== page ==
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Community-Based Multiliteracies and Digital Media Projects

Questioning Assumptions and Exploring Realities

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Edited By Heather M. Pleasants and Dana E. Salter

Within community-based digital literacies work, a fundamental question remains unanswered: Where are the stories and reflections of the researchers, scholars, and community workers themselves? We have learned much about contexts, discourses, and the multimodal nature of meaning making in literacy and digital media experiences. However, we have learned very little about those who initiate, facilitate, and direct these community-based multiliteracies and digital media projects. In Community-Based Multiliteracies & Digital Media Projects: Questioning Assumptions and Exploring Realities, contributors discuss exemplary work in the field of community-based digital literacies, while providing an insightful and critical perspective on how we begin to write ourselves into the stories of our work. In doing so, the book makes a powerful contribution to digital literacies praxis and pedagogy – within and outside of community-based contexts.
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Colin Lankshear & Michele Knobel

General Editors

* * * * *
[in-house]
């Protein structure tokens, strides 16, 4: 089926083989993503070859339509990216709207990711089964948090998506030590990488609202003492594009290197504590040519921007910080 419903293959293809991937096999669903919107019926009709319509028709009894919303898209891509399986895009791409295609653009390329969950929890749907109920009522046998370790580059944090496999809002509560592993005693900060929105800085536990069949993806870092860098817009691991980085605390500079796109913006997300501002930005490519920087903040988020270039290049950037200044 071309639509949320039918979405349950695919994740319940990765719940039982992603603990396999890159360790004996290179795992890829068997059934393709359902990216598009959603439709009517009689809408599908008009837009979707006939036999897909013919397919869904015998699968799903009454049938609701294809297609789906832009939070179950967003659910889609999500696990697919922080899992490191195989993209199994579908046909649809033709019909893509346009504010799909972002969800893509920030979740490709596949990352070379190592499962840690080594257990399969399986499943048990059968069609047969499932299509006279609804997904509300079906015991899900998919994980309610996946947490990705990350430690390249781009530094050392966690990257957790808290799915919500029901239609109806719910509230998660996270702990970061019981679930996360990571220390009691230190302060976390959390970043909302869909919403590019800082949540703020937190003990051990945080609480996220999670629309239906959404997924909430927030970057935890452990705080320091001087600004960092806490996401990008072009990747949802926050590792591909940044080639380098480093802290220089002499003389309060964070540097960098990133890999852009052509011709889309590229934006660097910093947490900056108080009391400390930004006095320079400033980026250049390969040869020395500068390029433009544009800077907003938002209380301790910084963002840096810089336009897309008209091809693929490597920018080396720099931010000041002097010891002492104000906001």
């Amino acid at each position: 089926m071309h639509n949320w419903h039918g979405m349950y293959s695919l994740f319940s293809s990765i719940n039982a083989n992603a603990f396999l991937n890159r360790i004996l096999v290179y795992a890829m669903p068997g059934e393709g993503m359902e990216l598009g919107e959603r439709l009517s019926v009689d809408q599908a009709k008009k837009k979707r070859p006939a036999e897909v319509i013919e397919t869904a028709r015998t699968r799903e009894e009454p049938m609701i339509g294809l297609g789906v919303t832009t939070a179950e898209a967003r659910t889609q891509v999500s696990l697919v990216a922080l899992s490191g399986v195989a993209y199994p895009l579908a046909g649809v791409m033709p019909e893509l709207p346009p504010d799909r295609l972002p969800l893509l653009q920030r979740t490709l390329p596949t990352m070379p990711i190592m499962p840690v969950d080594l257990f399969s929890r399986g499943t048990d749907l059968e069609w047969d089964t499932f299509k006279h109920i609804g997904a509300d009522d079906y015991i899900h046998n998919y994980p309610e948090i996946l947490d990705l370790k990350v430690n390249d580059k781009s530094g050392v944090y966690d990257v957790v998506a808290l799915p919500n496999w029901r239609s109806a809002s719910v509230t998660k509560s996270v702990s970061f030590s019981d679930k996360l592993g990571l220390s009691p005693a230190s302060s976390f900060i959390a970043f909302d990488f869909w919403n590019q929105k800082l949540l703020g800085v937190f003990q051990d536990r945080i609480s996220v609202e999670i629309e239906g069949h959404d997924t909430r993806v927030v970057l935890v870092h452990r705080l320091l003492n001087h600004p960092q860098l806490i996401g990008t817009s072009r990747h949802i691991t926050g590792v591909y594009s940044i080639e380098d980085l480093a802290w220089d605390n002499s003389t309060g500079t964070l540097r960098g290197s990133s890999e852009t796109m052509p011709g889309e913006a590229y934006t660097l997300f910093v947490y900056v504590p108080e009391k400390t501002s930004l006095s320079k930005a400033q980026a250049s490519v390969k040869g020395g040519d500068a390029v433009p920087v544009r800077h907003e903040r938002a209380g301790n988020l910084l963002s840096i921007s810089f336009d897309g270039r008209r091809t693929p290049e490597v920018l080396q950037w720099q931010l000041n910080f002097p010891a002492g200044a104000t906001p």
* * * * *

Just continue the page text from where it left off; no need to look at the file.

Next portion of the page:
New literacies emerge and evolve apace as people from all walks of life engage with new technologies, shifting values and institutional change, and increasingly assume ‘postmodern’ orientations toward their everyday worlds. Despite many efforts to take account of such changes, educational institutions largely remain out of touch with the range of new ways of making and sharing meanings that increasingly mediate and shape the lives of the young people they teach and the futures they face. This series aims to explore some key dimensions of the changes occurring within social practices of literacy and the educational challenges they present, with a view to informing educational practice in helpful ways. It asks what are new literacies, how do they impact on life in schools, homes, communities, workplaces, sites of leisure, and other key settings of human cultural engagement, and what significance do new literacies have for how people learn and how they understand and construct knowledge. It aims to challenge established and ‘official’ ways of framing literacy, and to ask what it means for literacies to be powerful, effective, and enabling under current and foreseeable conditions. Collectively, the works in this series will help to reorient literacy debates and literacy education agendas.

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